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George Pollock

State Kid
Issue 29
A Personal Stamped Letter

“Here, get this published,” said Seymour Silverman, giving his nephew Nathan
Silverman a copy of Billy's Factual Account.
Nathan flipped through a few pages and said, “I remember this kid. He's that young creep
who abused that girl. Nobody wants to read that.”

Mr. Silverman assumed a hurt expression.

“I know I owe you,” said Nathan, “and I am grateful, believe me, but we're in business.
We can't let some weirdo use us to get out of juvenile prison. We'd be laughing stocks.”
Mr. Silverman fixed a hard look on his nephew.
“Okay. I'll read it and see what I can do.”

Mr. Silverman took Nathan by the shoulders and smiled. “You're a good boy, Nathan. You
always were. I tell your mother all the time. That reminds me, I have to call her and see
how she's doing with the hip pain.”
Soon after, Billy Stone received a letter addressed to “Mr. William Stone.” Trembling, he
held it up to the light. After five and a half months in juvenile prison, a letter! It wasn't
from Juvenile Court or Social Services or the police, he knew that. They communicate to
others about him, never to him, and never, never in a letter addressed to him personally,
with a postage stamp and sent through the U.S. Mails.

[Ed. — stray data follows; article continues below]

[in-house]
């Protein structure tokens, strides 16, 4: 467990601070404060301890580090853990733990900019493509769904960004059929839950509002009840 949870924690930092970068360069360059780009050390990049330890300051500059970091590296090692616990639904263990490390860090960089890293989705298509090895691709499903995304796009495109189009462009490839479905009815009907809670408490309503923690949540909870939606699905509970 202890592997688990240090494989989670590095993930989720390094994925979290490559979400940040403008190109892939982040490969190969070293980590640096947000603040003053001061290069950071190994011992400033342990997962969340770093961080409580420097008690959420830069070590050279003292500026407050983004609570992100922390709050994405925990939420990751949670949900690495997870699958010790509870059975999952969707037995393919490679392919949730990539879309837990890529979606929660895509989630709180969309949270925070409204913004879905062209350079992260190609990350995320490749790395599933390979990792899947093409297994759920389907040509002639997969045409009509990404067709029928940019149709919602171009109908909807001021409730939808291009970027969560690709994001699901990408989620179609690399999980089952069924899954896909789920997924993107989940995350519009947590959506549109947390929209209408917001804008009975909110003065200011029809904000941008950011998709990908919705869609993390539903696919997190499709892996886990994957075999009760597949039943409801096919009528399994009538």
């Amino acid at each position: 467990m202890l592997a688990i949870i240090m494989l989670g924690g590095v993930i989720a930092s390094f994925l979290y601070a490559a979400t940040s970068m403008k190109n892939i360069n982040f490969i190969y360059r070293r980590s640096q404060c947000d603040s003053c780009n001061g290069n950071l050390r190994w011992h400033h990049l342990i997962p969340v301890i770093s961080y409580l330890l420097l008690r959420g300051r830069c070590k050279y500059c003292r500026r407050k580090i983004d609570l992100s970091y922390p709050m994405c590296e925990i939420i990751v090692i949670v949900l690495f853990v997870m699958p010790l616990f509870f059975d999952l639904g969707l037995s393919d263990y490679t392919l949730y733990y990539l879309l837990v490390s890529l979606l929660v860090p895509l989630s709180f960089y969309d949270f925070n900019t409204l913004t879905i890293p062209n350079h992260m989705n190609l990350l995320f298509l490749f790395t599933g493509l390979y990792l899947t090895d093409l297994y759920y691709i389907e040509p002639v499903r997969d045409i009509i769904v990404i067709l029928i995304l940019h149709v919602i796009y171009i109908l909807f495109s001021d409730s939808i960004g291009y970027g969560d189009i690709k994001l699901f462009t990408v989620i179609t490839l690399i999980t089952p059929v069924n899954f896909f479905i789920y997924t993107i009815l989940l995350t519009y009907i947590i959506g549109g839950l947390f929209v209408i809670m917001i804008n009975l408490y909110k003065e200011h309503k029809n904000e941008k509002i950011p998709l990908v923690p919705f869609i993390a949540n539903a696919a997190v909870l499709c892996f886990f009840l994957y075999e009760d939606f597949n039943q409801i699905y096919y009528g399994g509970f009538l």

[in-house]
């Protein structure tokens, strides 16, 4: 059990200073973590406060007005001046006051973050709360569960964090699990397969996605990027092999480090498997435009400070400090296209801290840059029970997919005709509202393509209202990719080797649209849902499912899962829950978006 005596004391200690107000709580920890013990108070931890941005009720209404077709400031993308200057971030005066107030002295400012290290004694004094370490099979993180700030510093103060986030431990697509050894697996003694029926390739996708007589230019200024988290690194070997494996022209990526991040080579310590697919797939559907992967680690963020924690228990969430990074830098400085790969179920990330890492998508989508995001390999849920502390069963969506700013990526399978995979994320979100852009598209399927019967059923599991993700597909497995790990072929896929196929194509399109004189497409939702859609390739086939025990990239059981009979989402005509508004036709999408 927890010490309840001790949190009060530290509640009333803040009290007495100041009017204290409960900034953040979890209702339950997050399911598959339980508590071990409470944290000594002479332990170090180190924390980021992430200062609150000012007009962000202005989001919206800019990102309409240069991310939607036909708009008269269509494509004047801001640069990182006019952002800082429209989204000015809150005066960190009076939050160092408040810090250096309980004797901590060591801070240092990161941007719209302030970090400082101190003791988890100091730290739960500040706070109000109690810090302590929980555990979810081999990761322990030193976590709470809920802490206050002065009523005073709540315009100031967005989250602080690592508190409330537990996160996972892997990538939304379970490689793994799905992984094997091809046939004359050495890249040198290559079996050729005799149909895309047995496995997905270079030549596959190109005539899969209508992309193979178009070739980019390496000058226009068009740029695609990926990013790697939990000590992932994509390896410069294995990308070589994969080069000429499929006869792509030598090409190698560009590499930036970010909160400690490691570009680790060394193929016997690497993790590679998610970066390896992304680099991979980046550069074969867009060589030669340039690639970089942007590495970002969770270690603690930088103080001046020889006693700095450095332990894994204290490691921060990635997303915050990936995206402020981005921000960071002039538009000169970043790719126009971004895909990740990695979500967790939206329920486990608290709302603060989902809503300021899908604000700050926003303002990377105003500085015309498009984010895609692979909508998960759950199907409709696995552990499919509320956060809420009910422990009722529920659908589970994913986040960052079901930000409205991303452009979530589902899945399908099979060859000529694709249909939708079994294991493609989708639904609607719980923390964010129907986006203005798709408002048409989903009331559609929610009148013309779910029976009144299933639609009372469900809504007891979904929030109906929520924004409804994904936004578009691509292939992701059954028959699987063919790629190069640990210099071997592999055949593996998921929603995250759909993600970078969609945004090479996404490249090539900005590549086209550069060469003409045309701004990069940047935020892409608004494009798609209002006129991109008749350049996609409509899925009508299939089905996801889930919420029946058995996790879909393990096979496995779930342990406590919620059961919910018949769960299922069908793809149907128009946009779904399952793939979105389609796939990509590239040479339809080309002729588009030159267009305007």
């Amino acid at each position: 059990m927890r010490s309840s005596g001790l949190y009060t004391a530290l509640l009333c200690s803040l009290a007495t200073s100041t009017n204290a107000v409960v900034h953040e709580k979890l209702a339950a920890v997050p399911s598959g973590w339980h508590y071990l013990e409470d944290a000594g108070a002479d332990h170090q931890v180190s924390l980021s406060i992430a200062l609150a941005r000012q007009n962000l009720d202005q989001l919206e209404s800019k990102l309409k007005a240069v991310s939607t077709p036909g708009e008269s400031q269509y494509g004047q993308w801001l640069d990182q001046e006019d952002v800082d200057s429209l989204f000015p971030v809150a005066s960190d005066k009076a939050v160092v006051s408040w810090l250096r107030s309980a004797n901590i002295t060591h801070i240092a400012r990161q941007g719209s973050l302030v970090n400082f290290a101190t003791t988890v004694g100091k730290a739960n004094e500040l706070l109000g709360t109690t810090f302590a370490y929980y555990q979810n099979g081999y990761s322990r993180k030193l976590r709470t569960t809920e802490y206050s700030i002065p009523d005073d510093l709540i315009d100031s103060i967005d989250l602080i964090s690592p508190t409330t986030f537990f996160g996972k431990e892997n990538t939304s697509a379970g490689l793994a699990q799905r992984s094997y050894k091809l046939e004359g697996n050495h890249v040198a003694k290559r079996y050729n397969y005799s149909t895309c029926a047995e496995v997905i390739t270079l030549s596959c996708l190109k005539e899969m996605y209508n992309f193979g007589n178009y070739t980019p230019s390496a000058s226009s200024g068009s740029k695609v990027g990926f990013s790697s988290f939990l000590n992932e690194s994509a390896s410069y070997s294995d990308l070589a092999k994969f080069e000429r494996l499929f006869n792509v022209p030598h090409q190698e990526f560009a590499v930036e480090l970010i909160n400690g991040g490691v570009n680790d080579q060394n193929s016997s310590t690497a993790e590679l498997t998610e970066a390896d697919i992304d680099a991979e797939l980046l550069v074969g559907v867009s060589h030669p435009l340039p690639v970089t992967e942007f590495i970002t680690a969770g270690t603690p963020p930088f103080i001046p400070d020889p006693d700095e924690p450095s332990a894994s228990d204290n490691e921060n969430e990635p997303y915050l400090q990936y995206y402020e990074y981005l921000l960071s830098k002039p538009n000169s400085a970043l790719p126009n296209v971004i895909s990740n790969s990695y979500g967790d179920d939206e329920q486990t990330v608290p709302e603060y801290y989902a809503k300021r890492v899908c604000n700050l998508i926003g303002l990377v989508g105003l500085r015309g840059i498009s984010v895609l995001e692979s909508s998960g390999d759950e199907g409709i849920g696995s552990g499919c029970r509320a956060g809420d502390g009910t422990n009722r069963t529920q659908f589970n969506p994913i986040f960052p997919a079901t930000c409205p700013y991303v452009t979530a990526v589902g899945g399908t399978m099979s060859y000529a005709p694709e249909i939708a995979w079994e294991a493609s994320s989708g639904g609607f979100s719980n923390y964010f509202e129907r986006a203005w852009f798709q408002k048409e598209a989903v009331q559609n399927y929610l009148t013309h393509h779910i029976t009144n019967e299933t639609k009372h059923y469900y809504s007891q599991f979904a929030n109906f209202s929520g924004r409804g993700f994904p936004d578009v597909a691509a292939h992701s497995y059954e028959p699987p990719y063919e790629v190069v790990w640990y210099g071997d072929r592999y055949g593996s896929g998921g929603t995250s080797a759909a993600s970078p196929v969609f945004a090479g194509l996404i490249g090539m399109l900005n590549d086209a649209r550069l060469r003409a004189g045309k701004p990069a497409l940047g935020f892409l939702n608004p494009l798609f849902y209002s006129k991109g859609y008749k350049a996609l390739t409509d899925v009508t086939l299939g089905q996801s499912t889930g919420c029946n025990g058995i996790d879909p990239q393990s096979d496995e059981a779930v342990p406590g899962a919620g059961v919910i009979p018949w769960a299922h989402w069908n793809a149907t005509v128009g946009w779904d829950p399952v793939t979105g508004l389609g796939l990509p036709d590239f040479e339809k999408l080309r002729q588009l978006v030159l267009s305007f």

This letter had a stamp placed by a human hand. It had his name. It was for him
personally and that made his heart race. The professional-looking ivory envelope bore a
logo of elegant cursive script saying, “International Book.” It had a New York City return
He didn't open the letter right away. He carried it with him throughout the day, feeling it
in his pocket, taking it out many times to look at lovingly. Only when the day was done,
and he was alone sitting on the bunk in his cell, did he open the letter and read:
Dear Billy,
I was in Massachusetts recently visiting my uncle, Seymour Silverman, who gave me your
bound volume entitled “Billy Stone: The Factual Account.” I am with International
Book, a publisher in New York. While your account is not publishable in its present form,
it could possibly be revised to be less of a brief or presentation of facts and more of a
story with names, characterization, plotting, etc. I would need two acceptable sample
chapters for our editors to review.
I want to emphasize that we can make no promises. This is really a very, very long shot
and I told Sam (my uncle) that. Many things could go wrong. You may not be able to do
what is required, or want to, which, at your age, would be perfectly understandable. All I
am saying is that if your story could be developed properly, our editors would look at it.
If you wish to pursue this, please revise to more of a story format and send two sample
chapters. If the chapters show promise, I will pass them on to our editors who would
make the final decision on it.
Nathan Silverman
Vice President
International Book
Copy: Seymour Silverman

Thank God for Seymour Silverman!
Billy reread the letter several times. He stretched out on his bunk, with the letter on his
chest, thinking. He was thrilled, but also afraid. He had gotten his hopes up too many
times, only to see them blow up in his face. Realistically, was this something he could
pull off?